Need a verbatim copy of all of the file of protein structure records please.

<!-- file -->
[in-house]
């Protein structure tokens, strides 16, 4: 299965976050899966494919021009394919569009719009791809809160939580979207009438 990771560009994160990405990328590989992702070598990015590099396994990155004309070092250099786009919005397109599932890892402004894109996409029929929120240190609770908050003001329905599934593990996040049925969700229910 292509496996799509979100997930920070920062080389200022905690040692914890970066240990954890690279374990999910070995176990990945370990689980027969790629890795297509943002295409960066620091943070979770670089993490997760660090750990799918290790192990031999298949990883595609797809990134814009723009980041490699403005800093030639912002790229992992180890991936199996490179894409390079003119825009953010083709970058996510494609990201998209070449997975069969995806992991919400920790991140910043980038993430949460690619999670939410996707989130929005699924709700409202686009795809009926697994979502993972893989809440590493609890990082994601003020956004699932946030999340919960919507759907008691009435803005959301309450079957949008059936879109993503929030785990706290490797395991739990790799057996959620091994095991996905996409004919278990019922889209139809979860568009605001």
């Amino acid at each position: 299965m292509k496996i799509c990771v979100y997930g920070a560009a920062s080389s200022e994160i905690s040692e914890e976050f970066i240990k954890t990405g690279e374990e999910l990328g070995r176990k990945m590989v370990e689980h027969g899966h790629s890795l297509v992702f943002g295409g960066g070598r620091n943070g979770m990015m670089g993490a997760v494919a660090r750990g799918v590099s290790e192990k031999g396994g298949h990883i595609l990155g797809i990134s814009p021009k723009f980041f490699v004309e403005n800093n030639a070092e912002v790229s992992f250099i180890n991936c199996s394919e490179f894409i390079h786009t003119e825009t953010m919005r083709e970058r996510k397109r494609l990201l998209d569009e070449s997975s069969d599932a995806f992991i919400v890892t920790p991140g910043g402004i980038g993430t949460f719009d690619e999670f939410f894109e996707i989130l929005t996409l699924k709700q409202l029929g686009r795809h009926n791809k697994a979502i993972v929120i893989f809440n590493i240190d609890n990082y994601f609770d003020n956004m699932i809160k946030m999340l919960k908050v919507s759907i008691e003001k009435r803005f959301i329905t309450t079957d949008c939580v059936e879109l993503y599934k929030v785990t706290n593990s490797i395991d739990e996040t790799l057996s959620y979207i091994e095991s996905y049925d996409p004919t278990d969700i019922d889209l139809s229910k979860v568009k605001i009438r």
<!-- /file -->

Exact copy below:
[in-house]
């Protein structure tokens, strides 16, 4: 299965976050899966494919021009394919569009719009791809809160939580979207009438 990771560009994160990405990328590989992702070598990015590099396994990155004309070092250099786009919005397109599932890892402004894109996409029929929120240190609770908050003001329905599934593990996040049925969700229910 292509496996799509979100997930920070920062080389200022905690040692914890970066240990954890690279374990999910070995176990990945370990689980027969790629890795297509943002295409960066620091943070979770670089993490997760660090750990799918290790192990031999298949990883595609797809990134814009723009980041490699403005800093030639912002790229992992180890991936199996490179894409390079003119825009953010083709970058996510494609990201998209070449997975069969995806992991919400920790991140910043980038993430949460690619999670939410996707989130929005699924709700409202686009795809009926697994979502993972893989809440590493609890990082994601003020956004699932946030999340919960919507759907008691009435803005959301309450079957949008059936879109993503929030785990706290490797395991739990790799057996959620091994095991996905996409004919278990019922889209139809979860568009605001």
């Amino acid at each position: 299965m292509k496996i799509c990771v979100y997930g920070a560009a920062s080389s200022e994160i905690s040692e914890e976050f970066i240990k954890t990405g690279e374990e999910l990328g070995r176990k990945m590989v370990e689980h027969g899966h790629s890795l297509v992702f943002g295409g960066g070598r620091n943070g979770m990015m670089g993490a997760v494919a660090r750990g799918v590099s290790e192990k031999g396994g298949h990883i595609l990155g797809i990134s814009p021009k723009f980041f490699v004309e403005n800093n030639a070092e912002v790229s992992f250099i180890n991936c199996s394919e490179f894409i390079h786009t003119e825009t953010m919005r083709e970058r996510k397109r494609l990201l998209d569009e070449s997975s069969d599932a995806f992991i919400v890892t920790p991140g910043g402004i980038g993430t949460f719009d690619e999670f939410f894109e996707i989130l929005t996409l699924k709700q409202l029929g686009r795809h009926n791809k697994a979502i993972v929120i893989f809440n590493i240190d609890n990082y994601f609770d003020n956004m699932i809160k946030m999340l919960k908050v919507s759907i008691e003001k009435r803005f959301i329905t309450t079957d949008c939580v059936e879109l993503y599934k929030v785990t706290n593990s490797i395991d739990e996040t790799l057996s959620y979207i091994e095991s996905y049925d996409p004919t278990d969700i019922d889209l139809s229910k979860v568009k605001i009438r």